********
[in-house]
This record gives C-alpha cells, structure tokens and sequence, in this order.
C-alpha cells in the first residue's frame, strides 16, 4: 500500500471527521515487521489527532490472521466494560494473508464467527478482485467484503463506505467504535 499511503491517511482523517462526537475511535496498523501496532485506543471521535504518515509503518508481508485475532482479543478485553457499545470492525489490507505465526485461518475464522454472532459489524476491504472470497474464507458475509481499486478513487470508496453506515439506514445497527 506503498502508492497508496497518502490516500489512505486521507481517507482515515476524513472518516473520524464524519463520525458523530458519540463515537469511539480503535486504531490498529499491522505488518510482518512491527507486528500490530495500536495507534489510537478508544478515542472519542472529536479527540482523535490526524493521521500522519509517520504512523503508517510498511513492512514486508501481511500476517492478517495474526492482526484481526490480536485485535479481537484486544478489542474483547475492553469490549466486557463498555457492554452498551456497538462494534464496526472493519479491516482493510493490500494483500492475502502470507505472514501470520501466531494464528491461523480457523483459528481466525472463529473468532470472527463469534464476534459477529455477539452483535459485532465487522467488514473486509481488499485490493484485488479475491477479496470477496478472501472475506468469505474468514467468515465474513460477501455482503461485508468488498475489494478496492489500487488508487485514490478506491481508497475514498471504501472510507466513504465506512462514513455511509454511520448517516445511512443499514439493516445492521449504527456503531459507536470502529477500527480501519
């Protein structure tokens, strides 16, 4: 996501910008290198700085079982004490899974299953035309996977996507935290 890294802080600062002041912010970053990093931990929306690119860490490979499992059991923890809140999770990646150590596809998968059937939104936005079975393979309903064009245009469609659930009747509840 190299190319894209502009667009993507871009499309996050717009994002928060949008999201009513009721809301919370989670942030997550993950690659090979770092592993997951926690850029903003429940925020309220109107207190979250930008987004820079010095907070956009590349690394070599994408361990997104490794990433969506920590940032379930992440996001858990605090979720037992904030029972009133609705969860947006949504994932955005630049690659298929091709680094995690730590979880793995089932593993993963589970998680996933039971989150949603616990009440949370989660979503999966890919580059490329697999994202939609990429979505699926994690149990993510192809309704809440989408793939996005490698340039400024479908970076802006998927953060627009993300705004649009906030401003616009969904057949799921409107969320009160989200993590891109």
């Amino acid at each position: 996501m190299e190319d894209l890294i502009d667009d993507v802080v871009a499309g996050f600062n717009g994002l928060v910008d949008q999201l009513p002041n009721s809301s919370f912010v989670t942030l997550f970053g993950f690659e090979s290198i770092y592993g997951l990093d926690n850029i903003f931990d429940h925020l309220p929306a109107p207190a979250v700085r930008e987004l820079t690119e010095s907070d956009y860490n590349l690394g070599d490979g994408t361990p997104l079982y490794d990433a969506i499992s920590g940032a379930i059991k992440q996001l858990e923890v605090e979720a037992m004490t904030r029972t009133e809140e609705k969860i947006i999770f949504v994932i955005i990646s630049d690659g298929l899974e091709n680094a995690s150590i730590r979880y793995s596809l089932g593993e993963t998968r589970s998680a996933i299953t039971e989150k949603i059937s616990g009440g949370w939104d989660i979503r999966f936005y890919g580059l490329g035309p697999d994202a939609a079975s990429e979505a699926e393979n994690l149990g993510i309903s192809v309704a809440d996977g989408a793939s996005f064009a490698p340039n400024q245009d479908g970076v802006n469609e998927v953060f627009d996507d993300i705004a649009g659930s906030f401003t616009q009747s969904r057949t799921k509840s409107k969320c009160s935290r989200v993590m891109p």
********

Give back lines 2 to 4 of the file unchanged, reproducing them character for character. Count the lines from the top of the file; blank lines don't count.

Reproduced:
This record gives C-alpha cells, structure tokens and sequence, in this order.
C-alpha cells in the first residue's frame, strides 16, 4: 500500500471527521515487521489527532490472521466494560494473508464467527478482485467484503463506505467504535 499511503491517511482523517462526537475511535496498523501496532485506543471521535504518515509503518508481508485475532482479543478485553457499545470492525489490507505465526485461518475464522454472532459489524476491504472470497474464507458475509481499486478513487470508496453506515439506514445497527 506503498502508492497508496497518502490516500489512505486521507481517507482515515476524513472518516473520524464524519463520525458523530458519540463515537469511539480503535486504531490498529499491522505488518510482518512491527507486528500490530495500536495507534489510537478508544478515542472519542472529536479527540482523535490526524493521521500522519509517520504512523503508517510498511513492512514486508501481511500476517492478517495474526492482526484481526490480536485485535479481537484486544478489542474483547475492553469490549466486557463498555457492554452498551456497538462494534464496526472493519479491516482493510493490500494483500492475502502470507505472514501470520501466531494464528491461523480457523483459528481466525472463529473468532470472527463469534464476534459477529455477539452483535459485532465487522467488514473486509481488499485490493484485488479475491477479496470477496478472501472475506468469505474468514467468515465474513460477501455482503461485508468488498475489494478496492489500487488508487485514490478506491481508497475514498471504501472510507466513504465506512462514513455511509454511520448517516445511512443499514439493516445492521449504527456503531459507536470502529477500527480501519
């Protein structure tokens, strides 16, 4: 996501910008290198700085079982004490899974299953035309996977996507935290 890294802080600062002041912010970053990093931990929306690119860490490979499992059991923890809140999770990646150590596809998968059937939104936005079975393979309903064009245009469609659930009747509840 190299190319894209502009667009993507871009499309996050717009994002928060949008999201009513009721809301919370989670942030997550993950690659090979770092592993997951926690850029903003429940925020309220109107207190979250930008987004820079010095907070956009590349690394070599994408361990997104490794990433969506920590940032379930992440996001858990605090979720037992904030029972009133609705969860947006949504994932955005630049690659298929091709680094995690730590979880793995089932593993993963589970998680996933039971989150949603616990009440949370989660979503999966890919580059490329697999994202939609990429979505699926994690149990993510192809309704809440989408793939996005490698340039400024479908970076802006998927953060627009993300705004649009906030401003616009969904057949799921409107969320009160989200993590891109």